Careful prenatal history-taking can help delineate non-immune-mediated Type A from immune-mediated Type B, drug reaction;7 (Figure 1). A common clinical scenario is the choice of antibiotic in a pregnant woman colonised with Streptococcus agalactiae (Group B Streptococcus or GBS), who has a history of penicillin reactions. Women with Type A reactions have low risk of anaphylaxis; first-generation cephalosporins remain the preferred choice. Clindamycin is recommended for women with a high penicillin anaphylaxis risk, if the isolate is known to be susceptible. To facilitate this, sensitivity testing should be requested specifically at the time of GBS culture. Otherwise, vancomycin is now the preferred option in severe penicillin allergy due to rising clindamycin resistance rates globally.8 9 Australian data showed 4.2 per cent clindamycin resistance in GBS in 201110 and, more recently, rates as high as 20 per cent have been reported.11
Drug exanthems differ from urticaria by being non-pruritic and often morbilliform, rather than pruritic with a ‘wheal and flare’ phenomenon. It is usually safe to rechallenge patients who have had drug exanthems, while there is a risk of anaphylaxis with rechallenge of IgE-mediated reactions. In difficult histories, skin testing can be used to determine the likelihood of IgE mediated reactions. It should never be used to evaluate patients with severe non-IgE mediated reactions such as Stevens-Johnson syndrome or toxic epidermal necrolysis, as it cannot predict the recurrence of these reactions.
Ideally, all patients with a history of immune-mediated allergy should be referred to an antibiotic allergy delabelling service for specialist assessment.
Correct antimicrobial prophylaxis can prevent infection and reduce morbidity and mortality; however, inappropriate peripartum antimicrobial prophylaxis risks increased antimicrobial resistance and infant gut microbiota dysbiosis.12 Antimicrobial prophylaxis in the peripartum period targets polymicrobial flora in the genital tract to prevent intra-amniotic infection, postpartum endometritis or surgical site infection, in women at risk. The major ascending cervicovaginal pathogens include group A beta-haemolytic streptococcus (Streptococcus pyogenes), GBS, S. aureus including MRSA, anaerobic cocci and enteric Gram-negative bacilli.13 14 15 Genital mycoplasmas are commonly isolated from patients with intra-amniotic infection, but the clinical significance of these organisms is uncertain.16
The World Health Organization (WHO) released guidance on prevention and treatment of peripartum17 and surgical site infections,18 in 2015 and 2016 respectively. Antibiotic prophylaxis is not recommended for women with prelabour rupture of membranes at more than 36 weeks gestation, for women with meconium-stained amniotic fluid, uncomplicated vaginal births or vacuum- or forceps-assisted operative vaginal births. Antibiotic prophylaxis is recommended for women undergoing manual removal of the placenta and for third- and fourth-degree perineal tears, but not for episiotomy.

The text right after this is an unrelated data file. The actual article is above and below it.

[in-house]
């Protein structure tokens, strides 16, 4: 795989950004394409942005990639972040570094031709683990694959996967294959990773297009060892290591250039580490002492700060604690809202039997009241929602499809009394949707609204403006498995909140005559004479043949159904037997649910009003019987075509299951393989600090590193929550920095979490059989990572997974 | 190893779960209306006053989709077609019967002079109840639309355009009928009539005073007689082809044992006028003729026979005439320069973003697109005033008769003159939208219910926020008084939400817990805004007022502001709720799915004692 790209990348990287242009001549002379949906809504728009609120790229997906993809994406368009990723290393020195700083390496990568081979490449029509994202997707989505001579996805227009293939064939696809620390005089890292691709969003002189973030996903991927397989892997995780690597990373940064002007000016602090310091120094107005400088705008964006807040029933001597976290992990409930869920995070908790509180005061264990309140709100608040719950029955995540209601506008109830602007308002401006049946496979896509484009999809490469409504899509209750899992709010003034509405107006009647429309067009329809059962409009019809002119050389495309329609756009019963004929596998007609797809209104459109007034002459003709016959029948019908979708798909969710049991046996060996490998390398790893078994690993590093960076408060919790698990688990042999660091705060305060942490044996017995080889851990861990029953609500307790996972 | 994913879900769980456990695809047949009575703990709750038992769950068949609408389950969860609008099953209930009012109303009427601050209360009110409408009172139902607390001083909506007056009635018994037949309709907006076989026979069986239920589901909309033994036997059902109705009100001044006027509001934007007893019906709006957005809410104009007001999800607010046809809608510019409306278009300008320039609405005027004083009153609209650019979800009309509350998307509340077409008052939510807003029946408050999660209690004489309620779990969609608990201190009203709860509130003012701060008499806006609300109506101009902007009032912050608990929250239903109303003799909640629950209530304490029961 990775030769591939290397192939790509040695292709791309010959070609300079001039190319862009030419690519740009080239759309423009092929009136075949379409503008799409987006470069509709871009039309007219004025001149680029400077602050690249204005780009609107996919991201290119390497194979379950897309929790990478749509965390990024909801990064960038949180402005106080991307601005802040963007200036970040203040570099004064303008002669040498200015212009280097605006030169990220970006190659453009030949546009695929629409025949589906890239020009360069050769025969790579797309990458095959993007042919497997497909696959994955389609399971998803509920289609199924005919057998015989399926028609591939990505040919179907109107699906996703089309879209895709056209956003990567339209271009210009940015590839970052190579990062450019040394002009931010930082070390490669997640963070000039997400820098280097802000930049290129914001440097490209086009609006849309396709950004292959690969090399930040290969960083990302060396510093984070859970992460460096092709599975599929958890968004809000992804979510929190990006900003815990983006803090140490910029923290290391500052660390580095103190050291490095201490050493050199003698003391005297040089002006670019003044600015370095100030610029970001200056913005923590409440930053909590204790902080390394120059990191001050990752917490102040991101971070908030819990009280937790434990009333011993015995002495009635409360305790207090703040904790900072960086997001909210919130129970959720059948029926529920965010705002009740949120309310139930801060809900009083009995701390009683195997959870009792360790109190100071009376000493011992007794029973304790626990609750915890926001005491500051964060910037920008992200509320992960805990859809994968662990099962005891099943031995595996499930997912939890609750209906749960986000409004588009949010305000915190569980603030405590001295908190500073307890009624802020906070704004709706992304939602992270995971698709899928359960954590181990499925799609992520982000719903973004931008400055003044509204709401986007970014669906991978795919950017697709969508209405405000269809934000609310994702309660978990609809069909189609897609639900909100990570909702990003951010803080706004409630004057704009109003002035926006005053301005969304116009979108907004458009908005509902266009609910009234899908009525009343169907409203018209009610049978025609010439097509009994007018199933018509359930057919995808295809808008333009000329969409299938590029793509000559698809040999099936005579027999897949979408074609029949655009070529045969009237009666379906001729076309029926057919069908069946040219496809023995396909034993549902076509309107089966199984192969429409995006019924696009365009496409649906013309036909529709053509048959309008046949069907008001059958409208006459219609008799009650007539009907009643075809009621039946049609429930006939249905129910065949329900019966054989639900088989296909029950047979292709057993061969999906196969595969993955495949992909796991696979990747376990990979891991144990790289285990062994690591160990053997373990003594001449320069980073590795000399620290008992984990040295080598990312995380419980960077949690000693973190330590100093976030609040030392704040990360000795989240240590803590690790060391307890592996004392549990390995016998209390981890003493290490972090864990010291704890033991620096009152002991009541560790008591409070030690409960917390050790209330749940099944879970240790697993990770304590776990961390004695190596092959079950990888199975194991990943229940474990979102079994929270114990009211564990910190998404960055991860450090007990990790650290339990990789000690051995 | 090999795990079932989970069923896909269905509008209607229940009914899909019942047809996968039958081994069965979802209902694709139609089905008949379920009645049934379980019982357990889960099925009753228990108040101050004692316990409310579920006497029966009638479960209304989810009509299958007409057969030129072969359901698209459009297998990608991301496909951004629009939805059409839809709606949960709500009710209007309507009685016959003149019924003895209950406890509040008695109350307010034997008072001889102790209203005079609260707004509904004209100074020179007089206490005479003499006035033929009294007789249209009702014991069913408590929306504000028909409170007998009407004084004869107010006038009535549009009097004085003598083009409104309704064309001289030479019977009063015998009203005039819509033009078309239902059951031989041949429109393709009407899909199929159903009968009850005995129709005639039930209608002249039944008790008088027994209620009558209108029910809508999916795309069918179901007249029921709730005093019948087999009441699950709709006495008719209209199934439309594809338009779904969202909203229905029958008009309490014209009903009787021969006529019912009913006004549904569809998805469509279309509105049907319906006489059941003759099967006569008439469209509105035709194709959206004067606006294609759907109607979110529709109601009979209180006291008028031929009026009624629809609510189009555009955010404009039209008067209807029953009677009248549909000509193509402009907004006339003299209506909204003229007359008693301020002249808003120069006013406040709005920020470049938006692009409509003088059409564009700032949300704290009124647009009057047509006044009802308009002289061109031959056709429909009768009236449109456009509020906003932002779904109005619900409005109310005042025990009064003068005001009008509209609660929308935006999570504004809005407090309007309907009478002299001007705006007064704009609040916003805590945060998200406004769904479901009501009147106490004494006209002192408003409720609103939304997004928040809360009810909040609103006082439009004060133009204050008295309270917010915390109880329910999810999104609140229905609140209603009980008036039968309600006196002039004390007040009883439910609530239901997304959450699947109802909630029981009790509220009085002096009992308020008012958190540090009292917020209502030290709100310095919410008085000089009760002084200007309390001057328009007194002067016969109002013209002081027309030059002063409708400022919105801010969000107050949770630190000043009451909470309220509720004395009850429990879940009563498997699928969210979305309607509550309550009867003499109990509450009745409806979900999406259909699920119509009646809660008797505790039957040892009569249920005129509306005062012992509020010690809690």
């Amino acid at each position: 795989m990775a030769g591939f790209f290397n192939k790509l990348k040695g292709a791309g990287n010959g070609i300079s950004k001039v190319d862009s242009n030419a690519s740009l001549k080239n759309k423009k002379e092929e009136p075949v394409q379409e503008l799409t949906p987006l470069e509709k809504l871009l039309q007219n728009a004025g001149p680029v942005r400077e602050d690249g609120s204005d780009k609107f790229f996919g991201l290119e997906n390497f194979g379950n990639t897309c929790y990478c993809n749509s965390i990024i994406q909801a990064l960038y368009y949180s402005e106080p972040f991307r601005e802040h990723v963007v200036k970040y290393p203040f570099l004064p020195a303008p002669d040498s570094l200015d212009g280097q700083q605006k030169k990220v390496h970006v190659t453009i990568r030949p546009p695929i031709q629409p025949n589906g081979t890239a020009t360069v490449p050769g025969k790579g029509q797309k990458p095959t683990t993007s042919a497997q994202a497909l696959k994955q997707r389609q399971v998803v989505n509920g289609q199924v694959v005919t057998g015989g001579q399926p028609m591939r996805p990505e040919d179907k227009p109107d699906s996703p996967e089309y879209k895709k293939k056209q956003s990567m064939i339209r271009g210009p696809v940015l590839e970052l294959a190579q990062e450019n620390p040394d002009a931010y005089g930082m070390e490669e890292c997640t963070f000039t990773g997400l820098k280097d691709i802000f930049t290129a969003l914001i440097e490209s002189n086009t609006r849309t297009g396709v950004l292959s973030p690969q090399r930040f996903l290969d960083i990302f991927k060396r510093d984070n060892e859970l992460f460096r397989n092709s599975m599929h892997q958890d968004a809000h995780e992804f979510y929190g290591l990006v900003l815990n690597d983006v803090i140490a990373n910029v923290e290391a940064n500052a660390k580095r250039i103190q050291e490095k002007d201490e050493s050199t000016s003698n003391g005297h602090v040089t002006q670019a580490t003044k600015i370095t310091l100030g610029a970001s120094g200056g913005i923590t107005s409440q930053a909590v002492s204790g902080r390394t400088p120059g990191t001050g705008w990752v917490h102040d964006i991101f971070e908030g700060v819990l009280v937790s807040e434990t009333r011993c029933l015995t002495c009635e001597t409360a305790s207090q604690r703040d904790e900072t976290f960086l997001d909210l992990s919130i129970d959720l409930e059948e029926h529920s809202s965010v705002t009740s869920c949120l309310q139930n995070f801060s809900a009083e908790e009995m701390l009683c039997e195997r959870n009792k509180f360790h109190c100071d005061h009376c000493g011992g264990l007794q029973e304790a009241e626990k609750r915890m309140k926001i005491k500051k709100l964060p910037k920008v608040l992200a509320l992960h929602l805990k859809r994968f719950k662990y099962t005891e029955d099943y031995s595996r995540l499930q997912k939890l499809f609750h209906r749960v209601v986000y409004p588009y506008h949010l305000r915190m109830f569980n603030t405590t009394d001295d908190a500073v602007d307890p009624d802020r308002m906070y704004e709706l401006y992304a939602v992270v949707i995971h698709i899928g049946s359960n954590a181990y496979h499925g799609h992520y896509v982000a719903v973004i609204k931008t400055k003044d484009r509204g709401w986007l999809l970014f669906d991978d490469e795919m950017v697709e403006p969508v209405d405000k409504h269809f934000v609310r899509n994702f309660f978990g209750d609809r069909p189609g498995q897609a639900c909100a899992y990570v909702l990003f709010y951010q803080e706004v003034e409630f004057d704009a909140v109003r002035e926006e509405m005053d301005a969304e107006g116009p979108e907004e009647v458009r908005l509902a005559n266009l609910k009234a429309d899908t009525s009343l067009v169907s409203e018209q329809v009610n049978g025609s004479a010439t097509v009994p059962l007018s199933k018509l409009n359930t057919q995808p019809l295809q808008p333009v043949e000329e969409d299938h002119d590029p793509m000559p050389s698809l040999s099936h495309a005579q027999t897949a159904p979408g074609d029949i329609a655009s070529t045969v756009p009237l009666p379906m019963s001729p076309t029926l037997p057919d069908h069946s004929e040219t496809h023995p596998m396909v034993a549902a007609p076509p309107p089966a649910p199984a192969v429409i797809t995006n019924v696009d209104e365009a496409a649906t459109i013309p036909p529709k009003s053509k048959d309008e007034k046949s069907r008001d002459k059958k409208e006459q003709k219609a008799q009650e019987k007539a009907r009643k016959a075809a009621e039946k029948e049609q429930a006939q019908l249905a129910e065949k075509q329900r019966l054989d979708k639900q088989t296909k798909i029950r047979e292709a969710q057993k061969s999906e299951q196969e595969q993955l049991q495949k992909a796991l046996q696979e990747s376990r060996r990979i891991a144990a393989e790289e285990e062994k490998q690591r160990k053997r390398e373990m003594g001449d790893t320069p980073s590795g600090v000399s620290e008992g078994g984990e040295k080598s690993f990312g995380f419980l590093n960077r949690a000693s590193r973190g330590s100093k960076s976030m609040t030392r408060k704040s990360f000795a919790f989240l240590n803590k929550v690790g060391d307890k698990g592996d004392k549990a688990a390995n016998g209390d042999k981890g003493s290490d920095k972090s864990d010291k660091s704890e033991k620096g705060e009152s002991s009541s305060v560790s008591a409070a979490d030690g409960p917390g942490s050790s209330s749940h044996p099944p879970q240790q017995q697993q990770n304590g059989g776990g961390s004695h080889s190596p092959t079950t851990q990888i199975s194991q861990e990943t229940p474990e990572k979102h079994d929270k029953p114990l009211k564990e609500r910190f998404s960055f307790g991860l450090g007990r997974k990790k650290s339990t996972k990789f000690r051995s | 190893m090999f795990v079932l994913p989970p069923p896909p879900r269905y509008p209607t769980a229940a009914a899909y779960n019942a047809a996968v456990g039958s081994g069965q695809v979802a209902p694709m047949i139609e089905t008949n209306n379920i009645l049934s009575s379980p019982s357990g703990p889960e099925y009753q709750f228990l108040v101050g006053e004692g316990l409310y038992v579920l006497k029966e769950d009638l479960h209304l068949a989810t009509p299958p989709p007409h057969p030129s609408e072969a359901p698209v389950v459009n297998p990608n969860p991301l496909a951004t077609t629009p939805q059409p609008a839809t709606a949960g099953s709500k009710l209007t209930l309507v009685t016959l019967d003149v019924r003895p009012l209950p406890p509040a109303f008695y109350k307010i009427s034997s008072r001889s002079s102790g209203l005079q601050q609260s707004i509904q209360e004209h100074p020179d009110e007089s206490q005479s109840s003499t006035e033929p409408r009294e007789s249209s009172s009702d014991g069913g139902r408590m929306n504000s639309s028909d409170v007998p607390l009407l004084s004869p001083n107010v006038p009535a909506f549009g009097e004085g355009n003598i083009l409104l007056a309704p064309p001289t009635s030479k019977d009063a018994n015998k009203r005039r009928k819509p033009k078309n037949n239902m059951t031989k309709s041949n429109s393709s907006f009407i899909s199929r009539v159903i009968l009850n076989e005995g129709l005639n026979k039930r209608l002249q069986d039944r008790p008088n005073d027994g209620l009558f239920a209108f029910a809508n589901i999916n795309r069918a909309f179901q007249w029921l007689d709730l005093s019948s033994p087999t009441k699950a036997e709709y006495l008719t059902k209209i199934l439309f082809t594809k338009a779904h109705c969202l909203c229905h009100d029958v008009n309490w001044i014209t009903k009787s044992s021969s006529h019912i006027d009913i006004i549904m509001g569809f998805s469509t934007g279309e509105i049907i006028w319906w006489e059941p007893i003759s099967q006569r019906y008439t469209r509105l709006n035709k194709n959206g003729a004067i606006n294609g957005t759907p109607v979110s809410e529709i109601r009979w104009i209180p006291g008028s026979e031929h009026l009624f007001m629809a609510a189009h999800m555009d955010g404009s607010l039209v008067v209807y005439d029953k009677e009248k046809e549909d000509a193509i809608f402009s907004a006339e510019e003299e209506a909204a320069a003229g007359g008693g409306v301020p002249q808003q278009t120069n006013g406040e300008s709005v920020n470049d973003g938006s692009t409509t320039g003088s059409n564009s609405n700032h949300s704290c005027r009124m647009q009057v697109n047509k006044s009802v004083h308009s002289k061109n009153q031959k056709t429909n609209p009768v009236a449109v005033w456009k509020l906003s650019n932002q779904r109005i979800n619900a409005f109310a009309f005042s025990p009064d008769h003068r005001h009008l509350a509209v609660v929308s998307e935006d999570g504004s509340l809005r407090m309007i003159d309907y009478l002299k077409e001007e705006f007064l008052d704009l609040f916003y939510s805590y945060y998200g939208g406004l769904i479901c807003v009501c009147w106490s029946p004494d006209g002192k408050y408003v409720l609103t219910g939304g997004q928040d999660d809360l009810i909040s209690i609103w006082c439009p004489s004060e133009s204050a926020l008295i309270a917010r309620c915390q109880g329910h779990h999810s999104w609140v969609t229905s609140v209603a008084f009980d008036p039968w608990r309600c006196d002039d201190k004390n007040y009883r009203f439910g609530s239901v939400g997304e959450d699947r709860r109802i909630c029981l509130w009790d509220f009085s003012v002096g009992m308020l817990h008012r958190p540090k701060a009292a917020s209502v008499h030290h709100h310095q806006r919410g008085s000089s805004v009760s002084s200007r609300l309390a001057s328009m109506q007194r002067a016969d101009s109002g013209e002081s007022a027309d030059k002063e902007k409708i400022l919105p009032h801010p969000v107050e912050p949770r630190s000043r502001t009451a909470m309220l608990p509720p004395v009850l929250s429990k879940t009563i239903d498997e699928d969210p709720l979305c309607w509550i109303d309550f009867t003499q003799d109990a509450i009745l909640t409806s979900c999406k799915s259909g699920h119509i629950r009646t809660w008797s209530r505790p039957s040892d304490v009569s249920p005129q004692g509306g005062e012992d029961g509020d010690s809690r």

|Timing of administration of surgical prophylaxis||Short-acting antibiotics, such as cefazolin, < 60 min prior to incision.
Long-acting antibiotics, < 120 min prior to incision.
Vancomycin requires a slow infusion; started at least 15 min prior to incision; surgical incision can occur before the infusion is completed.
|Prophylaxis duration||Single preoperative dose +/- intraoperative redosing usually adequate in caesarean and gynaecologic surgery.
Antimicrobial prophylaxis should not be continued because of the presence of a wound drain for the purpose of preventing surgical site infections.
|Intraoperative redosing||Significant delay in starting the operation
More than two half-lives of the drug have elapsed since the previous dose (eg. 4 hours for cefazolin)
> 1.5 L blood lost during adult procedure
Caesarean section is the most important risk factor for maternal infection in the immediate postpartum period, with aseptic surgical techniques and use of prophylactic antibiotics being the cornerstones of infection prevention. WHO recommends vaginal cleansing with povidone-iodine immediately before caesarean section to reduce postpartum endometritis. See Table 2 for key recommendations regarding timing, duration (including in the presence of drains) and intraoperative redosing in preventing surgical site infections. Please refer to Therapeutic Guidelines (eTG)21 for the updated guidelines for prophylaxis and empirical therapy in intrapartum and postpartum infections.
The world is running out of useful antibiotics in the face of rising antimicrobial resistance. With the increasing implementation of antimicrobial stewardship, along with the principles of antibiotic allergy delabelling, strict IPC and antimicrobial prophylaxis, we aim to empower colleagues to responsibly prescribe antimicrobials, not just for the safety of mothers and neonates, but for our global community.